Analysing crystals "As costly as old cognac" – University of Copenhagen

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07 January 2011

Analysing crystals "As costly as old cognac"

 

A new grant forces X-ray crystallographers to purchase a fluid as costly as cognac.

By Jes Andersen

Anyone who really wants to study the atomic structure in a chemical compound needs to transform the compound into a crystal and irradiate it with X-rays. But in order for that little trick to work, the entire arrangement needs to be frozen. Even in a crystal the atoms will vibrate and that disturbs the signal. Previously the chemists at the Department of Chemistry have been able to cool crystals as far as minus 173 centigrade using liquid nitrogen. But that is far too toasty if you want to establish the electron density of the crystals as well. Now thanks to a 200.000 DKK grant from the Carlsberg foundation Anders Østergaard Madsen of the Biophysical Chemistry Group will be able to invest in new equipment cooled by helium. This will allow Madsen and his crystallofile colleagues to cool crystals to an icy minus 263 centigrade. But there's a catch. Liquid helium is not part of the grant. And that is unbelievably expensive says Madsen.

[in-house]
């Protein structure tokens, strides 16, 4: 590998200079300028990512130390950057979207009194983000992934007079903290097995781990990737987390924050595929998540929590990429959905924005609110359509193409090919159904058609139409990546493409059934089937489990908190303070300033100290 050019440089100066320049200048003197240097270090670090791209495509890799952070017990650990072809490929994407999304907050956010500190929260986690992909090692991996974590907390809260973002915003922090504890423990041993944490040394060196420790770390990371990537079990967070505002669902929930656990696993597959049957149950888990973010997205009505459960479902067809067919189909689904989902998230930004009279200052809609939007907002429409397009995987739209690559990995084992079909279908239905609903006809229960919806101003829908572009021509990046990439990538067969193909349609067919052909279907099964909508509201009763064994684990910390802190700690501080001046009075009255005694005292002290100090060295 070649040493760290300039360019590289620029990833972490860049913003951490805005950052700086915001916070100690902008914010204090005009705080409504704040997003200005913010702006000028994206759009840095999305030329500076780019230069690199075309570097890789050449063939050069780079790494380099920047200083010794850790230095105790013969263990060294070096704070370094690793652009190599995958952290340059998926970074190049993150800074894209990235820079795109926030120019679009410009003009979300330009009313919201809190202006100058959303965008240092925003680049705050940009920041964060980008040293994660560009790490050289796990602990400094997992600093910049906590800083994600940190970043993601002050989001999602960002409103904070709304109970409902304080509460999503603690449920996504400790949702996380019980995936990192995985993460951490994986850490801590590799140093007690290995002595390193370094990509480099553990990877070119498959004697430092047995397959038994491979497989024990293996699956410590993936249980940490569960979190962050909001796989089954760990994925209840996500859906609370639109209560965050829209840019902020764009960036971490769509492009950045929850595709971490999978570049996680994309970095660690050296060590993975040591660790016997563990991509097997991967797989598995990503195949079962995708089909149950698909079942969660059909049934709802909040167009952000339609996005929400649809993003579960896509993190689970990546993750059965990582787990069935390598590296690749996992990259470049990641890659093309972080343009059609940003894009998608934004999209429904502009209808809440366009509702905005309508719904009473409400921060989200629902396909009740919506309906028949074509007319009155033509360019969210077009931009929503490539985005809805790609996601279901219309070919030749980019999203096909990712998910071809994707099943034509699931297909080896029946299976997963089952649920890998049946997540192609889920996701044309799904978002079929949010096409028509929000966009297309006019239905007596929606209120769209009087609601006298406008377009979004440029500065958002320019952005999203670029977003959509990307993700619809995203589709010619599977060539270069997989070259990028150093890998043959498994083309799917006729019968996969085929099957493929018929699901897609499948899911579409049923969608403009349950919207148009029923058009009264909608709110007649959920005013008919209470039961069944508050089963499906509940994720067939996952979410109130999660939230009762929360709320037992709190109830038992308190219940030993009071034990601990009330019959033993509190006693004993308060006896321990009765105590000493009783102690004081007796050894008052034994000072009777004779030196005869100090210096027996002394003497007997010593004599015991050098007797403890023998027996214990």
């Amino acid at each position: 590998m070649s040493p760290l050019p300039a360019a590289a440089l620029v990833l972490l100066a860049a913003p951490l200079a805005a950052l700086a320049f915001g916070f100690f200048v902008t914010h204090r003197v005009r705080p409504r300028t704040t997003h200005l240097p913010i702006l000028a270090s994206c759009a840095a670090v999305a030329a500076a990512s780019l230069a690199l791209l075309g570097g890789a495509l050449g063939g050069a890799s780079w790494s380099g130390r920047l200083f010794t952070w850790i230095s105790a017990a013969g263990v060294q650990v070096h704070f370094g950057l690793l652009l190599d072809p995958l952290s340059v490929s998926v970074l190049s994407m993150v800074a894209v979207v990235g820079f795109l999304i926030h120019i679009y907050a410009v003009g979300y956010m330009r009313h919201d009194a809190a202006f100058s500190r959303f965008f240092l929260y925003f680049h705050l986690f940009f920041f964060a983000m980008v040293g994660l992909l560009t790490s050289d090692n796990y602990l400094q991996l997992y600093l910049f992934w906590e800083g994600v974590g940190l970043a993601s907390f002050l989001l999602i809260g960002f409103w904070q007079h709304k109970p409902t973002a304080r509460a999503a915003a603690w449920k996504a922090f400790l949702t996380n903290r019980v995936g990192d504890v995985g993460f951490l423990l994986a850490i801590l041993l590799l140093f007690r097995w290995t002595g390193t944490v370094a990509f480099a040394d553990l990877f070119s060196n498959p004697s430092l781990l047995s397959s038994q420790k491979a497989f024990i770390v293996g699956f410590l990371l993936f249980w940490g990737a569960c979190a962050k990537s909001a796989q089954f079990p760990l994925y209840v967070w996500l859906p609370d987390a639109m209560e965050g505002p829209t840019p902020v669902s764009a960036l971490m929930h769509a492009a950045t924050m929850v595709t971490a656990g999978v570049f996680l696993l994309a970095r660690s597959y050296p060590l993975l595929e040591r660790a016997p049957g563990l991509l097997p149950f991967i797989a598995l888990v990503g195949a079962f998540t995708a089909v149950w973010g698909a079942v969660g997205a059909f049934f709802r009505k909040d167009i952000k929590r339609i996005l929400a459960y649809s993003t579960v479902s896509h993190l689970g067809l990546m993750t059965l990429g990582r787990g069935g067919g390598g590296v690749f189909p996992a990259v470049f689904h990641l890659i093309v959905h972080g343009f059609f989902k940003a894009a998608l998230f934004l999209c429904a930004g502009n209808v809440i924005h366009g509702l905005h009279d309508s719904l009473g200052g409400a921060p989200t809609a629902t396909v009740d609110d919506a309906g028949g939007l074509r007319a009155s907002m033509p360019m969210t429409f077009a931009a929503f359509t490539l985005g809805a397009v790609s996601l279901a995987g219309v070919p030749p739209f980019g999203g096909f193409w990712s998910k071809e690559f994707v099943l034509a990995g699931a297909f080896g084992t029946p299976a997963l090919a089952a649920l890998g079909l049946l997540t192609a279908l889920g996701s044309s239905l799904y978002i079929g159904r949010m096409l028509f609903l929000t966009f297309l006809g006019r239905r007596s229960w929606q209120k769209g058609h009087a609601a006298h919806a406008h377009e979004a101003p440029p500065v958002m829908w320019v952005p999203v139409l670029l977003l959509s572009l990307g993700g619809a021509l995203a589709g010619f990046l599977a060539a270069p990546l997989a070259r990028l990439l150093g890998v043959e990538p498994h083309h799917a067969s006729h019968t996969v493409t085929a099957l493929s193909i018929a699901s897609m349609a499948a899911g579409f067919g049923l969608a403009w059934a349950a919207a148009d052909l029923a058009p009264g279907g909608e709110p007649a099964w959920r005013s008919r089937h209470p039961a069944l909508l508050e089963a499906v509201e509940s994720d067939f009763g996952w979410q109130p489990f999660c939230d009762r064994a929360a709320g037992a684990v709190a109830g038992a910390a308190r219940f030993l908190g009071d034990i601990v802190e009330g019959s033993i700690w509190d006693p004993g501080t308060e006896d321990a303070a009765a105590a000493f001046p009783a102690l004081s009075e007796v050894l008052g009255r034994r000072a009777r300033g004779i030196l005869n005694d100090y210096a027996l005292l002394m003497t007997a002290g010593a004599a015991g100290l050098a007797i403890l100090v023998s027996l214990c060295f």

"By the litre helium costs about as much as cognac. And during just one experiment we use as much as 15 litres. So we're pouring a lot of cognac onto our crystals," smiles the crystallographer.

With his new cooling equipment Anders Østergaard Madsen will be able to examine crystals at ever increasing temperatures and he expects this to give him insight into how atoms in a structure start vibrating after having been cooled down. Madsen expects his heliumcooled equipment to be up and running sometime during spring.